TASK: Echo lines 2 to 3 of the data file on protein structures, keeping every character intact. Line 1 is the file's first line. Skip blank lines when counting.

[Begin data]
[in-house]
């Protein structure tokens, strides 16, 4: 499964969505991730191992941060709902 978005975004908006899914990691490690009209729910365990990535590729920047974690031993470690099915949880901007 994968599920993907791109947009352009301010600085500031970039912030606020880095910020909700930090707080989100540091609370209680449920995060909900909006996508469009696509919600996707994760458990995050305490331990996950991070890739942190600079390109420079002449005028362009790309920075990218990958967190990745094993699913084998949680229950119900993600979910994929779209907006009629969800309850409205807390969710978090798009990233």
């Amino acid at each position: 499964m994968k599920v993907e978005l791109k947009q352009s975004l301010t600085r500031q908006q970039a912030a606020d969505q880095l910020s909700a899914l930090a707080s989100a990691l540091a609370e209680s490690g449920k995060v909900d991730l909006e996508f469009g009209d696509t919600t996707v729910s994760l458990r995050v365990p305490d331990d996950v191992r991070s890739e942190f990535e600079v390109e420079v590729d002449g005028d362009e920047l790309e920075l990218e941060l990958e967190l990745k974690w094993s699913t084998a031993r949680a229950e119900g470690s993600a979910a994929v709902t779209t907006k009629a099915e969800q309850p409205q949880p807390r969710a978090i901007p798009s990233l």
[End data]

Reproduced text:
């Protein structure tokens, strides 16, 4: 499964969505991730191992941060709902 978005975004908006899914990691490690009209729910365990990535590729920047974690031993470690099915949880901007 994968599920993907791109947009352009301010600085500031970039912030606020880095910020909700930090707080989100540091609370209680449920995060909900909006996508469009696509919600996707994760458990995050305490331990996950991070890739942190600079390109420079002449005028362009790309920075990218990958967190990745094993699913084998949680229950119900993600979910994929779209907006009629969800309850409205807390969710978090798009990233």
């Amino acid at each position: 499964m994968k599920v993907e978005l791109k947009q352009s975004l301010t600085r500031q908006q970039a912030a606020d969505q880095l910020s909700a899914l930090a707080s989100a990691l540091a609370e209680s490690g449920k995060v909900d991730l909006e996508f469009g009209d696509t919600t996707v729910s994760l458990r995050v365990p305490d331990d996950v191992r991070s890739e942190f990535e600079v390109e420079v590729d002449g005028d362009e920047l790309e920075l990218e941060l990958e967190l990745k974690w094993s699913t084998a031993r949680a229950e119900g470690s993600a979910a994929v709902t779209t907006k009629a099915e969800q309850p409205q949880p807390r969710a978090i901007p798009s990233l």